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Jeffery Williams, Hopkins’ Neurosurgeon, Dies at 50

Posted on: 05/30/2002

Jeffery Williams, Hopkins’ Neurosurgeon, Dies at 50

Jeffery A. Williams, M.D., associate professor of neurosurgery and oncology, and director of stereotactic radiosurgery at The Johns Hopkins School of Medicine, died suddenly on Saturday, May 26. He was 50.

Williams collapsed and could not be revived while exercising at the Johns Hopkins School of Medicine fitness center.

A resident of Baltimore, Md., Williams was one of the world’s foremost radiosurgeons, specializing in the precise delivery of radiation to brain tumors and vascular lesions while sparing the surrounding healthy brain. He was the only physician to be certified by both the American Board of Neurological Surgery and the American Board of Radiation Oncology.

"He developed an entirely new system of implantable brain tumor treatments with radiation therapy which is now FDA approved and being used around the world," said Henry Brem, M.D., professor and chair of neurosurgery at Hopkins. "This is an important alternative to more invasive methods for treating many brain tumors."

"Dr. Williams was an essential member of our faculty. He was always available for patients, students and other physicians," said Brem.

Williams was born Aug. 7, 1951, in Vallejo, Ca. He received his bachelor’s degree from Princeton University in 1973, and his M.D. from Johns Hopkins in 1977. He completed fellowships in Nuclear Medicine at Emory University, Atlanta, Ga., and at Hopkins. He completed a residency in Radiation Oncology from Saint Vincent’s Hospital and Medical Center, New York, Ny., in 1986, and from Johns Hopkins in 1989. In 1993, he completed a residency in neurosurgery from The University of Oklahoma Health Sciences Center, Oklahoma City, Ok.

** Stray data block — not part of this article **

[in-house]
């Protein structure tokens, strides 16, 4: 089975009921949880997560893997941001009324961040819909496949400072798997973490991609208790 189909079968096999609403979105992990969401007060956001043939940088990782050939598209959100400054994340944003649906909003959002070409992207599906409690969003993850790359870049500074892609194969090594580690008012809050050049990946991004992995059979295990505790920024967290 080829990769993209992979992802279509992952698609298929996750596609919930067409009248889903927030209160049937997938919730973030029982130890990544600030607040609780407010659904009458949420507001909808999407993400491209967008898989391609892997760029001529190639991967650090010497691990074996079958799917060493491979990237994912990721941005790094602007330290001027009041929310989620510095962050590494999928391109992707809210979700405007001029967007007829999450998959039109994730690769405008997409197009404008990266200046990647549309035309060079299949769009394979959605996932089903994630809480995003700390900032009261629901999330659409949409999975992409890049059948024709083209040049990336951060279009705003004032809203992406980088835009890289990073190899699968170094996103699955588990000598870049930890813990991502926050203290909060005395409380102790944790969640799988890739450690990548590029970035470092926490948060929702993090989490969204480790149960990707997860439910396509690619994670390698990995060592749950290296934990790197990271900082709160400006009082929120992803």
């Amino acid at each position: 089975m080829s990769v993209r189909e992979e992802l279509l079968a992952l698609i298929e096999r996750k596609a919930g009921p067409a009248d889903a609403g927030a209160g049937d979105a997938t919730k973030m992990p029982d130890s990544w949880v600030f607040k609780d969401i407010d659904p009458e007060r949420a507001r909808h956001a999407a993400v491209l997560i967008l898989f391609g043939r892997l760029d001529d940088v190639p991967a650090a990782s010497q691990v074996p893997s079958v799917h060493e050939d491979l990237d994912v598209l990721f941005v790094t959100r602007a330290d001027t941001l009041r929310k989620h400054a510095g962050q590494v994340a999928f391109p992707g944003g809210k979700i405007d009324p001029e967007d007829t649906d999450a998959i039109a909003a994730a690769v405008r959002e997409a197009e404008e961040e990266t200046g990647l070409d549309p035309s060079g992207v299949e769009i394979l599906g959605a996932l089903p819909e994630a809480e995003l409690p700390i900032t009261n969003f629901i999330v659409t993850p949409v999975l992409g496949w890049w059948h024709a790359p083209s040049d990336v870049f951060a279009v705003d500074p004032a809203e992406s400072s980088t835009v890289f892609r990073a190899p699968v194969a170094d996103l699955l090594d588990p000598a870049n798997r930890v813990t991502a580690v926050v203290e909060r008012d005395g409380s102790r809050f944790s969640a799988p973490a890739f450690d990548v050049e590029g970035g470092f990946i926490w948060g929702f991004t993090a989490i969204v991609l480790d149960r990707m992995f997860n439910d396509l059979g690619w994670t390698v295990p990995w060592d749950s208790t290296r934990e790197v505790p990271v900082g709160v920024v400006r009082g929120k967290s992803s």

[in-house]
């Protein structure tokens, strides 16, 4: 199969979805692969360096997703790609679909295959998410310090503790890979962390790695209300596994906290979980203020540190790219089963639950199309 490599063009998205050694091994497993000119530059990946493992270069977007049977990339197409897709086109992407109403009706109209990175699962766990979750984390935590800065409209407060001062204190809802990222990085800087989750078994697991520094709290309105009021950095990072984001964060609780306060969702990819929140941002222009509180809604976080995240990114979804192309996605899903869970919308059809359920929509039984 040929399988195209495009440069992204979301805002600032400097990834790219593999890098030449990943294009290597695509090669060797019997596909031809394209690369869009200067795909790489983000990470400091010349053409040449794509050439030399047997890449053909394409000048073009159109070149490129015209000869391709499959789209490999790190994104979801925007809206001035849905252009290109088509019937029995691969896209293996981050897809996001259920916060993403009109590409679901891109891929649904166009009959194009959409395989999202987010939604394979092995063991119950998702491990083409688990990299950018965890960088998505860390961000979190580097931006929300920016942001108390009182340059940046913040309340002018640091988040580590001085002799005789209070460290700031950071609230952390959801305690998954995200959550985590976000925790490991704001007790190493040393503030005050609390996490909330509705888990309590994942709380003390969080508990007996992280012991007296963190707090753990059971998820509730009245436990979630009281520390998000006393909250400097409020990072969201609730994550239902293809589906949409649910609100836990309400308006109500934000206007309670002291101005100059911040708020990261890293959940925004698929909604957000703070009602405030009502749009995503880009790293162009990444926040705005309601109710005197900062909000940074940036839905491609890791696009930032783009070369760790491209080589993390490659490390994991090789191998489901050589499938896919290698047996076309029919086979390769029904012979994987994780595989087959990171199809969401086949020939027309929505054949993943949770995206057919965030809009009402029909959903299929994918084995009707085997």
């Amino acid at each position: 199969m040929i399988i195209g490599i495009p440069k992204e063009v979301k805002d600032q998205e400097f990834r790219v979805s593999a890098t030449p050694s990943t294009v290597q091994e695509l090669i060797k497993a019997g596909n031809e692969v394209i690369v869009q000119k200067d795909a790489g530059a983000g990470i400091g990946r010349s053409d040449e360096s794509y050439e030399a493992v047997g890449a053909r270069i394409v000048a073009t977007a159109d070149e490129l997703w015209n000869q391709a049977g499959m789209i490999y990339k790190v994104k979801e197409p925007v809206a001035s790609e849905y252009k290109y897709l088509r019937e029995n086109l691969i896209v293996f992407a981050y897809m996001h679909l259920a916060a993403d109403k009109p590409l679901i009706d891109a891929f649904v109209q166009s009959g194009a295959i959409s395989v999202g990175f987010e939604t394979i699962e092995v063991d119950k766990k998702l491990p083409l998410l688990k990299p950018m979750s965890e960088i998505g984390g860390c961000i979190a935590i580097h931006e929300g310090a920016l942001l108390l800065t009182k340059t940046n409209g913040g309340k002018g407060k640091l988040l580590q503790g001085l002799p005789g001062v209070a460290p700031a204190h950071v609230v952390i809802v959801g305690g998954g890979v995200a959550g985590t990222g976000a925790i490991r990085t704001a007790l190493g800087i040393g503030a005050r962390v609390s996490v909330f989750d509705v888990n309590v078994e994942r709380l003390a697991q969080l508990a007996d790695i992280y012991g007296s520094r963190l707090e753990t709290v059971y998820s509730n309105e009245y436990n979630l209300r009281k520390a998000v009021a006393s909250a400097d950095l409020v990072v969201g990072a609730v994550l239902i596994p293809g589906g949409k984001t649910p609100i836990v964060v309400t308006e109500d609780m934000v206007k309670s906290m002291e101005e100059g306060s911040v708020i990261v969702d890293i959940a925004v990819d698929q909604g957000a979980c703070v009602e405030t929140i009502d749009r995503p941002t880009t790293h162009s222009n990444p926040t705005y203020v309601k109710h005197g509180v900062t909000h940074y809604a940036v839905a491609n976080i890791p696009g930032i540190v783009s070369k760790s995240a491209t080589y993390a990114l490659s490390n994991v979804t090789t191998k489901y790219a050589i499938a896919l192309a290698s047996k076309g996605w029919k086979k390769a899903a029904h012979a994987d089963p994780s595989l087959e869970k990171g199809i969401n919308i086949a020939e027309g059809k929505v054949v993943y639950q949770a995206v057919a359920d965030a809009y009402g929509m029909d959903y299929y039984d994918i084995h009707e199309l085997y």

Williams began his full-time career at Hopkins in August 1993 as instructor of neurosurgery and oncology. In July 1994, he was promoted to assistant professor of neurosurgery and oncology and to associate professor in February 2000. Since July 1994, he was director of stereotactic radiosurgery.

Williams was the author of numerous scientific papers and held 7 patents for innovative brain tumor treatments. Among his many awards, he received the Clinical Investigator Development Award from the National Institutes of Health in 1996, and the Clinician Scientist Award from Johns Hopkins in 1994. He was a member of several professional societies and advisory committees, and was a founder and chairman of the medical advisory board for Proxima Therapeutics, Inc.

Williams is survived by his father, Marvin Williams, a sister, Jan Kernan, and a niece and a nephew.

A memorial service will be held at 4:30 p.m. Thursday, May 30, in Hurd Hall at The Johns Hopkins Hospital, 600 N. Wolfe Street, Baltimore, Md.

In lieu of flowers, the family has requested that memorial contributions be made in memory of Dr. Jeffery A. Williams, Johns Hopkins University, Department of Neurosurgery, 100 North Charles Street, Suite 414, Baltimore, Md., 21201 Attention: Kathleen Hider.
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